Avoid low-Q trap coil designs. It is fairly easy to homebrew airwound coils with a Q of 200, and common coil stock usually meets this figure. Even the best series-wound coaxial trap coils will not have Qs higher than about 400, and most coils with Qs claimed to be higher than 400 will not retain that Q under the influence of the our chemistry-lab atmosphere. Nonetheless, a dipole with a gain of 1.8 or so will not yield results noticeably worse than a full size dipole, since a half dB of lost gain translates into less than a tenth of an S-unit. (Where these small losses mount up is in multiband beams with traps in every element, since the losses of each trap tend to be cumulative. They also add up in antennas with many traps for many bands.)

The sample conventional 80/40-meter trap dipole in Figure 1 uses traps tuned to 6.75 MHz. With a Q of 200, the traps equalize performance on the two bands at just above 1.85 dBi in free space. This is only about 0.35 dB down from a full size dipole for each band.

Well, that's not too bad. What about the other type of antenna, like the W8NX improved trap antenna? Since the trap is not resonant at any ham band, the antenna is functional over its entire length at all advertised frequencies. On the three upper bands, the trap mostly adjusts the reactance that appears at the feedpoint so that coax can handle the feed task. On 80 meters, as Al Buxton notes, the trap does exhibit significant losses--about 0.6 dB relative to the gain of the wire of the same length (83.6') without the trap. (The 80 meter performance is down by a bit over 1 dB from a full-size dipole for 80 meters.) Since most of the impedances are close to 100 ohms, replacing the recommended 1:1 balun with a 4:1 balun will likely create no problems.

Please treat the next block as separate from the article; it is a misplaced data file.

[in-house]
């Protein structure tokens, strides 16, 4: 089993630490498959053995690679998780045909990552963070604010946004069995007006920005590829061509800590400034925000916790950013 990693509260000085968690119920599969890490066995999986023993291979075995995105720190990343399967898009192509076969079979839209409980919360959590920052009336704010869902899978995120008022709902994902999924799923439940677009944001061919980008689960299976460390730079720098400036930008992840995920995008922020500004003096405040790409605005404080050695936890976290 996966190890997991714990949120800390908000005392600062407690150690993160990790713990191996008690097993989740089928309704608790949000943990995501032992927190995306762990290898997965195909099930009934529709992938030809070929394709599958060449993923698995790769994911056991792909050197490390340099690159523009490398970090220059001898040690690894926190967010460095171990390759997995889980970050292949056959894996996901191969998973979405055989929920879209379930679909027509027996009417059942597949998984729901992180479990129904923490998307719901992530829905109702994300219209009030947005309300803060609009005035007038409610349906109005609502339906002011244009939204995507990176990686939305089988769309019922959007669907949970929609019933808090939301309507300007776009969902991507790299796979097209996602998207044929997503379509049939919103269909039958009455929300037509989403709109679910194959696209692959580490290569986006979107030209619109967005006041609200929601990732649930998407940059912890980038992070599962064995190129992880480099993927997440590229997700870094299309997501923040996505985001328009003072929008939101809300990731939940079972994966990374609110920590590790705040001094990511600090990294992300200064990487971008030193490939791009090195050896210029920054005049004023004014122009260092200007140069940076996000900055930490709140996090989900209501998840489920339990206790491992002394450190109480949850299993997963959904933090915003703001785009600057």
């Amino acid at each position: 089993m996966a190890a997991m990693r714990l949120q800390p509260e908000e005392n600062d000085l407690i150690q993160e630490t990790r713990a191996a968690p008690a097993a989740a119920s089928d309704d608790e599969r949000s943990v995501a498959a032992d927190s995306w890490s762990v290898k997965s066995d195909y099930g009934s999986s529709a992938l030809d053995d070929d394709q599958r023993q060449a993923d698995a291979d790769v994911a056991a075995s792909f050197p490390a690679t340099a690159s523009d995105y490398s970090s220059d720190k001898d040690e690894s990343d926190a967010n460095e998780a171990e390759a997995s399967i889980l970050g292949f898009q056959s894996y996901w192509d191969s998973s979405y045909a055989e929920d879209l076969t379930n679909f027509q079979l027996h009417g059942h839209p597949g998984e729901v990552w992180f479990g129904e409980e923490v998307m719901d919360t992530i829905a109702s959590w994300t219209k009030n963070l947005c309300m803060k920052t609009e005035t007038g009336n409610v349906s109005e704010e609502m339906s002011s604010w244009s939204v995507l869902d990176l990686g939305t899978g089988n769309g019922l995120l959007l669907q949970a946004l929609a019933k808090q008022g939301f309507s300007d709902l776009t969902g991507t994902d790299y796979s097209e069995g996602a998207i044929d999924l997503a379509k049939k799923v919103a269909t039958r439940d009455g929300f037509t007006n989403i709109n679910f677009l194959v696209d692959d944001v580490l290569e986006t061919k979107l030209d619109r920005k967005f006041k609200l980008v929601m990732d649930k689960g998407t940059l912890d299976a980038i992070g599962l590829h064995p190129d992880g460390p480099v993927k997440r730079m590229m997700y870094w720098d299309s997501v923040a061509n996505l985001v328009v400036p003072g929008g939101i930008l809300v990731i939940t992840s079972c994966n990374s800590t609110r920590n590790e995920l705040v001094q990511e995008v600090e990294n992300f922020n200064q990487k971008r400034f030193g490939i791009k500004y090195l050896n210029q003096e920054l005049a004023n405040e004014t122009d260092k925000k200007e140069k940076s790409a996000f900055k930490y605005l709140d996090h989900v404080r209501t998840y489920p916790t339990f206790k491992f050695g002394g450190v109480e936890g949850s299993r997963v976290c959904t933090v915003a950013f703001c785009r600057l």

Since the W8NX antenna is operative along its entire length, its patterns are not true dipole patterns on all but 80 and 40. On the upper bands, they are multi-lobe patterns typical of a wire of the same length fed with a parallel transmission line and an antenna tuner--and at the same lobe strengths. So unlike the conventional trap antenna, the special trap design acts like a simple doublet.

Now we have an additional selection criterion for our decision-making machine. If we just have to have coax, then a trap design is desirable, especially if we do not have space for a yard full of standard dipoles. If we have to have standard dipole figure-8 or (at low heights) oval patterns, then the conventional trap design is indicated. If we have to have the coax, but are willing to accept patterns that are a function of the antenna length, then the special trap design may be useful.

But--what if we do not really have to have coax. What if we could use parallel feedline and an antenna tuner. And--what if the dipole pattern were not too important to us. Should we still opt for a trap antenna? Probably not.